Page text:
And businesses are buying in: Recent statistics show that 60 percent of companies (and growing) have a formal BYOD policy, and 87 percent rely on employees to use their own devices. In terms of spend, the BYOD market is expected to reach $367B by 2022.
Beneath the bright and shiny surface, however, lurks the Law of Unintended Consequences. The most obvious concern is having sensitive data and applications reside on an employee-owned device that isn’t properly secured. BYOD also poses a range of management challenges – delivering consistent plans across a wide range of carriers, standardizing equipment, supporting internal applications and providing that Enterprise level account experience consistently across multiple carriers.
Perhaps the thorniest issue is this: the individual (consumer) wireless plan that an employee brings to the workplace with BYOD is in many cases far more limited than the Enterprise grade business plans offered by the employer. Specifically, carriers are not allowed to offer users on an individual plan the same features and pricing available to users on business plans.
That’s generally not a significant problem for basic domestic voice and data services, the majority of these rates are roughly comparable. However, any type of custom corporate plans and specifically international offerings are a different matter. So with BYOD, the nightmare scenario is an employee returning from a weeklong sales trip to Amsterdam to a $20K bill for voice, text and data usage. That’s an expense report no employee wants to file and no boss wants to approve.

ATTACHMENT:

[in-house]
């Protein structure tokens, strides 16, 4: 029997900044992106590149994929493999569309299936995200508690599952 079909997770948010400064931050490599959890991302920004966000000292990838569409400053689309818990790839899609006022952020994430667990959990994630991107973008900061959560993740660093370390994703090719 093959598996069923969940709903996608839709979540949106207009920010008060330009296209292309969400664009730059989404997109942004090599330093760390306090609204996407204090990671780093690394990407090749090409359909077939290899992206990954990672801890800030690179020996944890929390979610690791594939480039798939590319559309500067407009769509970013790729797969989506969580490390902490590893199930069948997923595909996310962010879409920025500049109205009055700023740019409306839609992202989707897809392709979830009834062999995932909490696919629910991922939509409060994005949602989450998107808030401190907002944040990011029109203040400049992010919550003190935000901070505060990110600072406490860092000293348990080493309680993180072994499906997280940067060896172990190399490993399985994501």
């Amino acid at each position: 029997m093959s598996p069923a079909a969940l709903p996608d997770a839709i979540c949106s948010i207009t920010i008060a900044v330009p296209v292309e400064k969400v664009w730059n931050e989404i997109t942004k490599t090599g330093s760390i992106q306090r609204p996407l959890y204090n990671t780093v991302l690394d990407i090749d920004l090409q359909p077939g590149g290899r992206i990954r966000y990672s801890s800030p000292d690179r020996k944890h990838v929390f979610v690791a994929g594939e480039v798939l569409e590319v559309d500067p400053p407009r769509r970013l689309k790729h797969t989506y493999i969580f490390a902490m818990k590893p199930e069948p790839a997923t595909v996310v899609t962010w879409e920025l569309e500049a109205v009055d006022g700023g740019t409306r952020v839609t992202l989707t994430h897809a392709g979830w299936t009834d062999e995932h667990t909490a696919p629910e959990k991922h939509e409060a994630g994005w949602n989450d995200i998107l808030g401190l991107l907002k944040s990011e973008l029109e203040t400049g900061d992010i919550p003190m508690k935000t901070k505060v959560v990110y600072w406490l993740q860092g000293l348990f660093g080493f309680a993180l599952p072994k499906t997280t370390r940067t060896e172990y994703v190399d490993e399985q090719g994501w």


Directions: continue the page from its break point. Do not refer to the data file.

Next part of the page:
To avoid these headaches, many businesses are turning to Mobile Virtual Network Operators (MVNO) who apply an advance pay model that can consolidate and provide a singular rate for all BYOD users. Under this arrangement, the MVNO partner can provide a more unified plan price across multi-carriers, as well as manage the BYOD user support requirements. This helps removes the burden of handling the devilish details that accompany BYOD.
Today, employees and their mobile devices are joined at the hip (literally and figuratively), and the lines between work and leisure time are becoming more and more blurred. It’s time to give BYOD a second look, better options are here now to manage all of the limitations that stopped you from deploying the program that you always wanted to provide to your employees.
Michael O’Donnell is Mobility Director of Sales at Claro Enterprise Solutions.